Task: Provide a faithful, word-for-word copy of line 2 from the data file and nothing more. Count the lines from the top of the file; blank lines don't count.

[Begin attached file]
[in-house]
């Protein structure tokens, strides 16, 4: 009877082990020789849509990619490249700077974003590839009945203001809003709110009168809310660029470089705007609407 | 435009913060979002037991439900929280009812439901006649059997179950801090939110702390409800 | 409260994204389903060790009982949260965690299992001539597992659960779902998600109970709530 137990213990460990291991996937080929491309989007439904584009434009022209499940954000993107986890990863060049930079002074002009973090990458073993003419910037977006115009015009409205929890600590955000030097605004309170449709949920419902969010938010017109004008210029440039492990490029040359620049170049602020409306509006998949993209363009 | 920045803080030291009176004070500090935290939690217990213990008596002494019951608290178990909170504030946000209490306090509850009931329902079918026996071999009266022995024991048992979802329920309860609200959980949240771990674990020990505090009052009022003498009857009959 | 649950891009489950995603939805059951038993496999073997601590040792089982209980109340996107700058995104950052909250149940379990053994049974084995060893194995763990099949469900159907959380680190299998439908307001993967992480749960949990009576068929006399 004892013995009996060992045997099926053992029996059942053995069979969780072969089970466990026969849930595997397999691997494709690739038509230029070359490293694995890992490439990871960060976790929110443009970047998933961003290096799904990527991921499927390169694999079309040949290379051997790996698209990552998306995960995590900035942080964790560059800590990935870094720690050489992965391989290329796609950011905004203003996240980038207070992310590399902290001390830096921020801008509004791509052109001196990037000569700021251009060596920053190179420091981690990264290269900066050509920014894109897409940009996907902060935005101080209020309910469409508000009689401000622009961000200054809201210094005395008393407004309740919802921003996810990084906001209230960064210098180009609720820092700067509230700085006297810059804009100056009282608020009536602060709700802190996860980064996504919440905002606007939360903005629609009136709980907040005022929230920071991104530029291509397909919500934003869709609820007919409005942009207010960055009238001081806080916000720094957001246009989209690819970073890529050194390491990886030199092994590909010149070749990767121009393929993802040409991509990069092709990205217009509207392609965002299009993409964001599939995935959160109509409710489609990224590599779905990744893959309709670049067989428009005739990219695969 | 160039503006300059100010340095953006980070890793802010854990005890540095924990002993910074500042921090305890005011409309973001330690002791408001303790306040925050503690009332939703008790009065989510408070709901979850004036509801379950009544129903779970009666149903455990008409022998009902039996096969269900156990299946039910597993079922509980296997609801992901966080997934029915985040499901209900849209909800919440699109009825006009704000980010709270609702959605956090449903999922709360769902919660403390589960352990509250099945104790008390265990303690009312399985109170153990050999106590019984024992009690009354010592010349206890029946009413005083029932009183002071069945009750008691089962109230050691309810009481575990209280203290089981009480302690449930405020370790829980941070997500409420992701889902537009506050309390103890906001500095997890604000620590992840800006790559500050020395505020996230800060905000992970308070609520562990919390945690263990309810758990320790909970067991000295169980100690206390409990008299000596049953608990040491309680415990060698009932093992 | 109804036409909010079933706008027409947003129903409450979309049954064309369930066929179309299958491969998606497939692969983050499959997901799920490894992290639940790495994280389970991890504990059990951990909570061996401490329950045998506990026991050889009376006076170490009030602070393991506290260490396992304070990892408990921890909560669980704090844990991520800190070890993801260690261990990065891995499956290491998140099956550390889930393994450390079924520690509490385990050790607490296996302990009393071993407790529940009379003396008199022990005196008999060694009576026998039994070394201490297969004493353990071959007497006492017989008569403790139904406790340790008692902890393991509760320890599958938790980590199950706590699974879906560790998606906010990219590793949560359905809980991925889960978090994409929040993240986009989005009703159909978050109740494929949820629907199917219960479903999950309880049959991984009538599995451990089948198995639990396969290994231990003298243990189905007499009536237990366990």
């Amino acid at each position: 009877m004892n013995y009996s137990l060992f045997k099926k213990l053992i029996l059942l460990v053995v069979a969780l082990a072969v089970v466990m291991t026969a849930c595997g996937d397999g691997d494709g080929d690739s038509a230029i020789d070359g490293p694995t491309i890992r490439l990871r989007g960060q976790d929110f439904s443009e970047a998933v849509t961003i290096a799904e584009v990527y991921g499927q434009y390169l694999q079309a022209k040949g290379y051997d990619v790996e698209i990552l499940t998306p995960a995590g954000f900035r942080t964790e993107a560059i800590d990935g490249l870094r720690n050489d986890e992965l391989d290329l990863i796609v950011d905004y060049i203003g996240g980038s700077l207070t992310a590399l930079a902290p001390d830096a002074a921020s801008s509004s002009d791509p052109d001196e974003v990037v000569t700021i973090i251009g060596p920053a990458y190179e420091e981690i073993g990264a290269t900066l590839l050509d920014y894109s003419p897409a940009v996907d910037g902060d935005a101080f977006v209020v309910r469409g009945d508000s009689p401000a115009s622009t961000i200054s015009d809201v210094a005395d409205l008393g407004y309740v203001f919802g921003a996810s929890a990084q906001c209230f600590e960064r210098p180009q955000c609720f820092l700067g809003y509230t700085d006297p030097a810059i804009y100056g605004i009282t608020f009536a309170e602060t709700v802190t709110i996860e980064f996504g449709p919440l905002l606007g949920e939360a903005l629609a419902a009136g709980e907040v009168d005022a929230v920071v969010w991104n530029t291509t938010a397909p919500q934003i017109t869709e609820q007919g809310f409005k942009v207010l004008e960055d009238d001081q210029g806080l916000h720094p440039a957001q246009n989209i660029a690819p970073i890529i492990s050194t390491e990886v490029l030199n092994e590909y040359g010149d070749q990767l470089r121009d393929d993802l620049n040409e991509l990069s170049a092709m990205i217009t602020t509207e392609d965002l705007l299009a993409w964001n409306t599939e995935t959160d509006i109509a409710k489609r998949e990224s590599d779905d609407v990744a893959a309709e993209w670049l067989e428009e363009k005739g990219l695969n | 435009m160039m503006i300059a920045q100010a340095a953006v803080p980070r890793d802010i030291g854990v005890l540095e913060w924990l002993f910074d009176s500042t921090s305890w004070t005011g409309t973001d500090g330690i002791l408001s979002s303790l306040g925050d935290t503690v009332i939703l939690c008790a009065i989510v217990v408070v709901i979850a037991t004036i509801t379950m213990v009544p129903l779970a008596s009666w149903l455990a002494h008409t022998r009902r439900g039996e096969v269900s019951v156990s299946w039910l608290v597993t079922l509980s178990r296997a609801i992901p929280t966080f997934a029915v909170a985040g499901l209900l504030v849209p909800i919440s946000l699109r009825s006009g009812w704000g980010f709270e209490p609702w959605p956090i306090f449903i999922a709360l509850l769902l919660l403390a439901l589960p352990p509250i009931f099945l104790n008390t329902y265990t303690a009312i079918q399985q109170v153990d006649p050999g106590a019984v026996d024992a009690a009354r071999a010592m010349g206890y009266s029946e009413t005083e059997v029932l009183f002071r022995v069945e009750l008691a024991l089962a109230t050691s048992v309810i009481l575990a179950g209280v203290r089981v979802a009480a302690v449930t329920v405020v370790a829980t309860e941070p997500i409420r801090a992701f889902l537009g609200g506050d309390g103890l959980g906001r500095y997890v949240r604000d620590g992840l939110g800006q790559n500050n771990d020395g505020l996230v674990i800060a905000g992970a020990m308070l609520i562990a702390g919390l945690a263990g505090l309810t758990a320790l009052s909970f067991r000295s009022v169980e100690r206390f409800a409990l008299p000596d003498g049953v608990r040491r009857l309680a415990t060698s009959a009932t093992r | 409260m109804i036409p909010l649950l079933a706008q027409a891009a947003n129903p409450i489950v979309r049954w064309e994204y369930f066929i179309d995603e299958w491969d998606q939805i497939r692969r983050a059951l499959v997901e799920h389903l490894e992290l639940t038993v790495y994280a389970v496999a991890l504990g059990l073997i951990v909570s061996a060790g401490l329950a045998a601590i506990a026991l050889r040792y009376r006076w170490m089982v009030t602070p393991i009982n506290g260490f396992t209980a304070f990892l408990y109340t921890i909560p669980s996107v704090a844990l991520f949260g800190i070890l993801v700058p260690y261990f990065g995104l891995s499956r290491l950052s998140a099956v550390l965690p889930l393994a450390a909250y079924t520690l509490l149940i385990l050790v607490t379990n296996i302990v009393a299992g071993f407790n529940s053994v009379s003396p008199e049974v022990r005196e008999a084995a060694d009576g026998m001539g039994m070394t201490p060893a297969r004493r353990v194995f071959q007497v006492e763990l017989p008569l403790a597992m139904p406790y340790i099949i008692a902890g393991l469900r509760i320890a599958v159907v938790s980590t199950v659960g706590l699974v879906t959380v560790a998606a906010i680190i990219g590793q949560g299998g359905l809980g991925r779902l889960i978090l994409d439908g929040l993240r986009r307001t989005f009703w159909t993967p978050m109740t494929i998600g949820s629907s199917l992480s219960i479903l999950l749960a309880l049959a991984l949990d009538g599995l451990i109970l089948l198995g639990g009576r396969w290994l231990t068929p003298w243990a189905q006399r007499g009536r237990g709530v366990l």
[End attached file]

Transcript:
């Protein structure tokens, strides 16, 4: 009877082990020789849509990619490249700077974003590839009945203001809003709110009168809310660029470089705007609407 | 435009913060979002037991439900929280009812439901006649059997179950801090939110702390409800 | 409260994204389903060790009982949260965690299992001539597992659960779902998600109970709530 137990213990460990291991996937080929491309989007439904584009434009022209499940954000993107986890990863060049930079002074002009973090990458073993003419910037977006115009015009409205929890600590955000030097605004309170449709949920419902969010938010017109004008210029440039492990490029040359620049170049602020409306509006998949993209363009 | 920045803080030291009176004070500090935290939690217990213990008596002494019951608290178990909170504030946000209490306090509850009931329902079918026996071999009266022995024991048992979802329920309860609200959980949240771990674990020990505090009052009022003498009857009959 | 649950891009489950995603939805059951038993496999073997601590040792089982209980109340996107700058995104950052909250149940379990053994049974084995060893194995763990099949469900159907959380680190299998439908307001993967992480749960949990009576068929006399 004892013995009996060992045997099926053992029996059942053995069979969780072969089970466990026969849930595997397999691997494709690739038509230029070359490293694995890992490439990871960060976790929110443009970047998933961003290096799904990527991921499927390169694999079309040949290379051997790996698209990552998306995960995590900035942080964790560059800590990935870094720690050489992965391989290329796609950011905004203003996240980038207070992310590399902290001390830096921020801008509004791509052109001196990037000569700021251009060596920053190179420091981690990264290269900066050509920014894109897409940009996907902060935005101080209020309910469409508000009689401000622009961000200054809201210094005395008393407004309740919802921003996810990084906001209230960064210098180009609720820092700067509230700085006297810059804009100056009282608020009536602060709700802190996860980064996504919440905002606007939360903005629609009136709980907040005022929230920071991104530029291509397909919500934003869709609820007919409005942009207010960055009238001081806080916000720094957001246009989209690819970073890529050194390491990886030199092994590909010149070749990767121009393929993802040409991509990069092709990205217009509207392609965002299009993409964001599939995935959160109509409710489609990224590599779905990744893959309709670049067989428009005739990219695969 | 160039503006300059100010340095953006980070890793802010854990005890540095924990002993910074500042921090305890005011409309973001330690002791408001303790306040925050503690009332939703008790009065989510408070709901979850004036509801379950009544129903779970009666149903455990008409022998009902039996096969269900156990299946039910597993079922509980296997609801992901966080997934029915985040499901209900849209909800919440699109009825006009704000980010709270609702959605956090449903999922709360769902919660403390589960352990509250099945104790008390265990303690009312399985109170153990050999106590019984024992009690009354010592010349206890029946009413005083029932009183002071069945009750008691089962109230050691309810009481575990209280203290089981009480302690449930405020370790829980941070997500409420992701889902537009506050309390103890906001500095997890604000620590992840800006790559500050020395505020996230800060905000992970308070609520562990919390945690263990309810758990320790909970067991000295169980100690206390409990008299000596049953608990040491309680415990060698009932093992 | 109804036409909010079933706008027409947003129903409450979309049954064309369930066929179309299958491969998606497939692969983050499959997901799920490894992290639940790495994280389970991890504990059990951990909570061996401490329950045998506990026991050889009376006076170490009030602070393991506290260490396992304070990892408990921890909560669980704090844990991520800190070890993801260690261990990065891995499956290491998140099956550390889930393994450390079924520690509490385990050790607490296996302990009393071993407790529940009379003396008199022990005196008999060694009576026998039994070394201490297969004493353990071959007497006492017989008569403790139904406790340790008692902890393991509760320890599958938790980590199950706590699974879906560790998606906010990219590793949560359905809980991925889960978090994409929040993240986009989005009703159909978050109740494929949820629907199917219960479903999950309880049959991984009538599995451990089948198995639990396969290994231990003298243990189905007499009536237990366990």